Anyway--wake up now--I'm done! Sorry to insert this here but this seems as good a place as anywhere to put it. So--feel free to disagreee strongly with anything I write in terms of a story, but rest assured that I did put some thought into it. And yes, I'm planning on getting a life any day now.

    Affectionately, Ru
  16. TogetherAgain

    TogetherAgain Well-Known Member




    Ru, that's incredible! I LOVE deep stuff like that!!!! (Probably comes from years of paying too much attention in English class. "What is the significance of the trunk?") Honestly, though, it's SO awesome to see such an in-depth and detailed examination of a character like that!! I mean, personally, I'll probably stick with the Piggy's-dad-was-killed-by-a-tractor story (I'd also be interested in that interview...) but I certainly have NO objection to your version. I'm eager to see what's next!

    MORE PLEASE!!!!!!!!!!!!!!!!!!

    ...By the way, what kind of life are you planning on getting- the cereal or the board game?
  17. Ruahnna

    Ruahnna Well-Known Member

    The board game--I hear the cereal is bad for your health. (just joking--I love that stuff)
  18. The Count

    The Count Moderator Staff Member

    Hey Cath? We monsters thank you for the apology.
    Sorry, thought I'd try to insert some humor here.

    Good psycho-stuff... Should know, took a course in my Senior HS year.
    Not sure what interview you guys are talking about... Any DVD in particular it can be found? Or do we have to call in favors from KermiClown or Fish'N'Wulf?

    Anyway, like Lisa said... More please!
  19. Ruahnna

    Ruahnna Well-Known Member

    This is not more story

    I promise this is the last "fake posting post" I will make in my own thread. And I promise, even if it means no sleep, that I will post more of this story tonight, er, before I go to sleep.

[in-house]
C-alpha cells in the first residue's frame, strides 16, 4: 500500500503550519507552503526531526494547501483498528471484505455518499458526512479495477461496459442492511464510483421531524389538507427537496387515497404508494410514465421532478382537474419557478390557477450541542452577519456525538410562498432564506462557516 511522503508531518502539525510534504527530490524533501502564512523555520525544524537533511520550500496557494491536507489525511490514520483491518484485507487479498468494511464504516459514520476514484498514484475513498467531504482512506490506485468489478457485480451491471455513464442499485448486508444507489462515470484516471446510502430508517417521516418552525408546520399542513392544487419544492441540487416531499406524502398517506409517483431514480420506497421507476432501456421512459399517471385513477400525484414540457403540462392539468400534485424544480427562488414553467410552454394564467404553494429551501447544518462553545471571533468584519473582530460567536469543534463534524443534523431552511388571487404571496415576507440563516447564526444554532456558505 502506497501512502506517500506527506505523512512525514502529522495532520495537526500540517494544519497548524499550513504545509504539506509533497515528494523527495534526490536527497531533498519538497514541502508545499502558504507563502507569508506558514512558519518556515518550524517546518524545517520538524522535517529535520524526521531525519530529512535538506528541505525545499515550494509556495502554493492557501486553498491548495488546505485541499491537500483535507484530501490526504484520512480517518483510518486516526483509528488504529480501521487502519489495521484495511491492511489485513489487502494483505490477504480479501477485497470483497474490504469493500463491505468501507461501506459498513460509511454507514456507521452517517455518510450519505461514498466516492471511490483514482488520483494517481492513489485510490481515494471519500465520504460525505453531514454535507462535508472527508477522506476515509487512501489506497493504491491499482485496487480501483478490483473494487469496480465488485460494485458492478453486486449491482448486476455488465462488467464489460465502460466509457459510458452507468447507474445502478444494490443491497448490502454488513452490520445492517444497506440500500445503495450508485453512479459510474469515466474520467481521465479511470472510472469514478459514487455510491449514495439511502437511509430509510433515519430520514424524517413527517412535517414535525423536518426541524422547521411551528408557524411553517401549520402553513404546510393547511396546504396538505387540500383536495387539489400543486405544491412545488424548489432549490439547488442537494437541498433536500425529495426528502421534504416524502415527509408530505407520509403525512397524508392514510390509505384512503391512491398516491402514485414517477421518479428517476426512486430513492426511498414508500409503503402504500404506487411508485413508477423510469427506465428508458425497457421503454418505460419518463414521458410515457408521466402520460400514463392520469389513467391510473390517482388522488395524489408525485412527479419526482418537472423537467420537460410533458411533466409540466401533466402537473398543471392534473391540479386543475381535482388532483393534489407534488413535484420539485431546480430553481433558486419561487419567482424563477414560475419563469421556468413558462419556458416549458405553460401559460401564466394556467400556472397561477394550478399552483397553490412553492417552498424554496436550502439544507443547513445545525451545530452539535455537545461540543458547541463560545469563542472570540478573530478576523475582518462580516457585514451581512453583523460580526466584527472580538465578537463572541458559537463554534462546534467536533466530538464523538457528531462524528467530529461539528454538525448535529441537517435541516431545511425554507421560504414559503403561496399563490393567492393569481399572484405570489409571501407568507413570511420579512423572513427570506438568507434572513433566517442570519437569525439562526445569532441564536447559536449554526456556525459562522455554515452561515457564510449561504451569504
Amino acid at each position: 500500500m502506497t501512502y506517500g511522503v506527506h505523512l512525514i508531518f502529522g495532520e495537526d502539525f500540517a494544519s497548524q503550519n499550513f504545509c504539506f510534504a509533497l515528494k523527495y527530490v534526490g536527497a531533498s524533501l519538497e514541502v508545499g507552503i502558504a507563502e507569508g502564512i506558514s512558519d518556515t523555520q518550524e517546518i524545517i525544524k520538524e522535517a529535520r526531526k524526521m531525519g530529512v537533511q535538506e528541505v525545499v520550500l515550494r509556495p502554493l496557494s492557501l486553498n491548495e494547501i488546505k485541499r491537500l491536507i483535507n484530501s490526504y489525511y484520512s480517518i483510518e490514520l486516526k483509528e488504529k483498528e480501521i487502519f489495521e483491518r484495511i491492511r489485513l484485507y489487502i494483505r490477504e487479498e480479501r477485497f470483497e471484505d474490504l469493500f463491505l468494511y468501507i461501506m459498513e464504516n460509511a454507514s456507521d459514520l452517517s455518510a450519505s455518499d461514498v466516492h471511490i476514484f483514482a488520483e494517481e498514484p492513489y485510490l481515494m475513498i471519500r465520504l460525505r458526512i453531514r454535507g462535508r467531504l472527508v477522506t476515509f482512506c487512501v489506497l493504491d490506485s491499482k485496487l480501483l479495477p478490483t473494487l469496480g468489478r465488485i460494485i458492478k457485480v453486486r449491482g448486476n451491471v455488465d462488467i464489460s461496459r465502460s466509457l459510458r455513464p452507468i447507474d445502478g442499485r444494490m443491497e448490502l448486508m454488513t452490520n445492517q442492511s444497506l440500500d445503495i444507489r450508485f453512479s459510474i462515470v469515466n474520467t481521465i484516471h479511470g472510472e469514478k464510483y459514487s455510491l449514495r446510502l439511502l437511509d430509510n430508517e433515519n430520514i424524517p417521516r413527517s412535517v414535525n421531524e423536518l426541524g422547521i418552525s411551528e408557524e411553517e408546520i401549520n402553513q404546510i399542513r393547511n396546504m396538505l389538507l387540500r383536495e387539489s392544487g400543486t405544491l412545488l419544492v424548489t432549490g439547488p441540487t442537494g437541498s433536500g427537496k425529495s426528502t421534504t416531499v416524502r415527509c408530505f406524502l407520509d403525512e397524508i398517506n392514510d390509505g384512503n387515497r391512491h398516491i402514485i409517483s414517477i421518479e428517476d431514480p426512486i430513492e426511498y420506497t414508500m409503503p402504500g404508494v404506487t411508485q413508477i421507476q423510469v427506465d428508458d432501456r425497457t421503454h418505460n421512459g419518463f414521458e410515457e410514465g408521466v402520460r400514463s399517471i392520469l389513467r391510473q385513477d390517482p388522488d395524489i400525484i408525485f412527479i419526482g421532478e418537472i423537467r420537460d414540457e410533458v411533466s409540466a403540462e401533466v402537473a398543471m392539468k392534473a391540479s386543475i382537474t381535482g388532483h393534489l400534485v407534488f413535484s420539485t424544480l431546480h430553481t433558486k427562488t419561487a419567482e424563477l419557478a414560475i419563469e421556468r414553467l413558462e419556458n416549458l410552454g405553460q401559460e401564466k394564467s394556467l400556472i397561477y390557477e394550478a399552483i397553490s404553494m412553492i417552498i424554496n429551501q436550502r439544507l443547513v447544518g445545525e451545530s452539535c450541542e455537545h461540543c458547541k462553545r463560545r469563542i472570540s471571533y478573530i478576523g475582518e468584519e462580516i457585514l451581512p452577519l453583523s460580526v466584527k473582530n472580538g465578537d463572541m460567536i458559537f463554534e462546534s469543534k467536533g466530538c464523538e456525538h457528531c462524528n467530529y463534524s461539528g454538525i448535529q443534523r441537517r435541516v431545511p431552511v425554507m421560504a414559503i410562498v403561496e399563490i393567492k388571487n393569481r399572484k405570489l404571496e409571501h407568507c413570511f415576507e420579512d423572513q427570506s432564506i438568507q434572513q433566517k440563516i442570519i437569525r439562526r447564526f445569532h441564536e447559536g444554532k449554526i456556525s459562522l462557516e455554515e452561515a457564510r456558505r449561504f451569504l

No, Countie dear, I don't hve a copy of that interview, but I've read it or seen it or have a copy here somewhere in my sty of an office (no comments, please). It might be in "Of Muppets and Men," or one of the other Jim Henson/Muppet books that I've read but don't have a copy of. I can't find any reference of any sort that indicates that Piggy ever said/admitted any of this about her past, so I'm pretty sure that this was gleaned from an interview with Frank, maybe even the same interview in which he said that it would never work for a woman to do the voice of Miss Piggy, that it just wouldn't be funny. So--yes, I do know it's out there--can anyone help us here?
  20. The Count

    The Count Moderator Staff Member

    Hmmm... Of Muppets And Men, have that one in my VCD library. Will give it a watch when I get the chance. At the risk of dragging him in here, you might want to contact Gonzo, aka Quinn Rollins from SLC. He's basically your male counterpart Ru, we tease him constantly about his love over on the CMX forum. And if you got to see all his vonderful custom figures, especially his flock of Piggys...
    Well, not sure if he'd be able to help, but at least it's a suggestion.